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Tthe corridors were teaming with students, as 17 years old Katie lane swept out of her English class. With her best mate Suzy on one arm and her boyfriend Milo on the other, she strode out of the building, planted a quick kiss onto Milo’s lips and, with a ” See ya Suzy “, she climbed into her Mercedes.

She sped off up the hill, towards the new area of town in which her 3-storey house was situated. Behind her she left the usual crowd of admirers muttering, ” Isn’t she gorgeous!” and ” I’m getting my hair done tonight, just like Katie’s! It’s going to look great!”

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Oonce upon a time, there was a butterfly who was so sad and lonely that he did not want to live anymore. As he stood, very depressed, on the sea-shore, thinking about the uselessness of his life, he heard a soft, clear voice beside him.

“Good morning. Who are you?” The voice asked.
“I’m a butterfly, but who are you? A speaking stone? I don’t believe it!”
The voice replied. “I’m not a stone. I’m a shell, an oyster! I’m a living being just like you are.”

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Iin hindsight, it was a day like no other. It started off innocent enough: I was late for work. Waking up has always been a problem for me. Falling asleep was always a breeze. I once fell asleep standing up and at attention in an Army formation.

I was out all night drinking… errr taking orphaned children to the rescue mission in Germany. After performing my Super Hero duties all night long, I returned to my Army base just in time to catch the morning inspection.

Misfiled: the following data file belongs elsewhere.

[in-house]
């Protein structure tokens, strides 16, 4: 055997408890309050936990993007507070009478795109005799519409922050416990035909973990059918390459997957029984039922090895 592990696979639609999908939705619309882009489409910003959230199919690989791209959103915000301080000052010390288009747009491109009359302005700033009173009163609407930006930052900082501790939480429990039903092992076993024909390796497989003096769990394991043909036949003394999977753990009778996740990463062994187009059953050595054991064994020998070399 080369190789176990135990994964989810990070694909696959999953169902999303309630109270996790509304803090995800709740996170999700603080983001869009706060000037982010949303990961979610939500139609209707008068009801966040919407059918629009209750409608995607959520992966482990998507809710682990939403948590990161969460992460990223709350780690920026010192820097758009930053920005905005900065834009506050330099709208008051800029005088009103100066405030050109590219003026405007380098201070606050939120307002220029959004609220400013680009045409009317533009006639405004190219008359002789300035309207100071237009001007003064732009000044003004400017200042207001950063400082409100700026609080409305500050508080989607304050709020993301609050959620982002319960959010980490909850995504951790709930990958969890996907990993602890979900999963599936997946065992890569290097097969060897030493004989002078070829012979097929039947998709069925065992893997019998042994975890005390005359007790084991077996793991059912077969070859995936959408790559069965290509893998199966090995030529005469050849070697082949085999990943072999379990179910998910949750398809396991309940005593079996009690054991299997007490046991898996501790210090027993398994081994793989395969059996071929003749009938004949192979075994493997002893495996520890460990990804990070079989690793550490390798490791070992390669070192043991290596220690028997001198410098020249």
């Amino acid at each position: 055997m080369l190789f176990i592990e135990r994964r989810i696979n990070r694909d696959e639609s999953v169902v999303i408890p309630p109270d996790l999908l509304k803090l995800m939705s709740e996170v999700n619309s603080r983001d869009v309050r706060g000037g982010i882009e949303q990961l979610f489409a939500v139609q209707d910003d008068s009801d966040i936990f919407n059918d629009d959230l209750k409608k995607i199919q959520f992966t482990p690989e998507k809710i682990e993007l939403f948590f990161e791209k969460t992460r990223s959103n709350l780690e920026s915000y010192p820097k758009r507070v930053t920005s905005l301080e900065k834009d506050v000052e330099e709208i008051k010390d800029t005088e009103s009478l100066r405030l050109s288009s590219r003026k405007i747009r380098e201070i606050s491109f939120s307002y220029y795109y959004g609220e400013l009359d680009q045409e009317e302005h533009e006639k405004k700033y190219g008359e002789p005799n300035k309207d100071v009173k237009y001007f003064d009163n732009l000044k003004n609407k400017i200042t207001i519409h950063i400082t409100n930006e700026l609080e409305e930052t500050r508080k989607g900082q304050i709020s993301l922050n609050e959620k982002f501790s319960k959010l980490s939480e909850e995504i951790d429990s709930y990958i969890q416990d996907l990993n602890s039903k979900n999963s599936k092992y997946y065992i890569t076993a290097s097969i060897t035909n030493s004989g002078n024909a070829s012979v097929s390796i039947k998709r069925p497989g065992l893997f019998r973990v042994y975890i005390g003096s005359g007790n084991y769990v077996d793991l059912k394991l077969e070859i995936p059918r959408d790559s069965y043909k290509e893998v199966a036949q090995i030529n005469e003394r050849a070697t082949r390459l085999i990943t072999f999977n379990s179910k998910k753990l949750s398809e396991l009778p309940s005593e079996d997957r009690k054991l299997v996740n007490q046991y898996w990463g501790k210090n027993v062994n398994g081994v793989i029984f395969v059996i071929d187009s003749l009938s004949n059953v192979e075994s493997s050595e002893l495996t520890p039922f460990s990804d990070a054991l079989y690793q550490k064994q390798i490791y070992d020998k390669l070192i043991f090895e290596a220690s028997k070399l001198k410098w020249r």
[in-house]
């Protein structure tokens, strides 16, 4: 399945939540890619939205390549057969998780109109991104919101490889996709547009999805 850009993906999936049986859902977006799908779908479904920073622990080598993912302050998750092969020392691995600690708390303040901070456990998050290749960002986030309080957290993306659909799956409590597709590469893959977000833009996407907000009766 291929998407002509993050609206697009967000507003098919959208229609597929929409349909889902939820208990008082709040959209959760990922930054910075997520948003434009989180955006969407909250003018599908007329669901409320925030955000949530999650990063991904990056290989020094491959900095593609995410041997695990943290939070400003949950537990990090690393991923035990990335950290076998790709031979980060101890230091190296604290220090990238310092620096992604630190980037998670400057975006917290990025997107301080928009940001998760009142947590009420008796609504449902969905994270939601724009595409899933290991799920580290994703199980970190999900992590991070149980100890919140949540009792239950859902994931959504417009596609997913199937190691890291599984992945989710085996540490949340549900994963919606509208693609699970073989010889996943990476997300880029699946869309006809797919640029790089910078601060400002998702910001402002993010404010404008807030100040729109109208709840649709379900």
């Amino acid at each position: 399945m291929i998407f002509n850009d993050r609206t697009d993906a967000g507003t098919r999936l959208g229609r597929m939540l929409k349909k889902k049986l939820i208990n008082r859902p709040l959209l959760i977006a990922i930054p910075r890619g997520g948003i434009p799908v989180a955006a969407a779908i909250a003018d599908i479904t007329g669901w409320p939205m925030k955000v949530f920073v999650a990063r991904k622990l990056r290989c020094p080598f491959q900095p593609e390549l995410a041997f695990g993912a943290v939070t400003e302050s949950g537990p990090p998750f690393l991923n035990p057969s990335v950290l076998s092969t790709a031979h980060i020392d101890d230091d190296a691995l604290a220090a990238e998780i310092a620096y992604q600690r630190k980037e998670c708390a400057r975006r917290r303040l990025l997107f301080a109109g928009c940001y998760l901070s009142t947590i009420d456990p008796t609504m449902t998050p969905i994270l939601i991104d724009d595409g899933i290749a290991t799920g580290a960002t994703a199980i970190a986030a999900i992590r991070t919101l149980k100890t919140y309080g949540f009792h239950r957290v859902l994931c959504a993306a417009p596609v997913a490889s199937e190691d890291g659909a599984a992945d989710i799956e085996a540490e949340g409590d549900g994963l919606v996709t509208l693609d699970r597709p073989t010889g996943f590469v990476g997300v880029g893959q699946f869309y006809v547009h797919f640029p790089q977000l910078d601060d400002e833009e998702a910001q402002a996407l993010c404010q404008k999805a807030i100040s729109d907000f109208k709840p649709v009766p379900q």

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Aall I could do was stand in front of them, hopping on one foot with both of my arms extended in the air. The arguments against my male habits were coming hard and heavy, with me being outnumbered four to one. The only way I could think of, to stop the barrage, was to make the sign of a “Y” and state that it had nothing to do with me.

It had everything to do with my lack of a second X chromosome. My niece Kelly just looked at me in disbelief, and then looked at my Debbie, and stated, matter-of-factly, that I had just entered “Jim’s World”. This all happened at the end of the discussion that I was ambushed into becoming a part of. Let me go back to the innocence of the beginning.

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“What did you do in college?” Chuck Willard asked. Martin Sullivan gave a wry grin. “I was a grade grubber. I really didn’t have much time for dates. All I could think of was the degree. Graduate school was even worse. I had the reputation of being a brilliant student. Actually, I had to work my tail off, and I didn’t have time for anything else.”

Chuck was a senior engineer in the Engineering Department and had been an enormous help to Martin during the six months that he had been working for the city. They had soon become friends, and Chuck had had him out to the Willard home several times. It was probably those visits that did more than anything else to convince Martin he was missing out on an important part of life.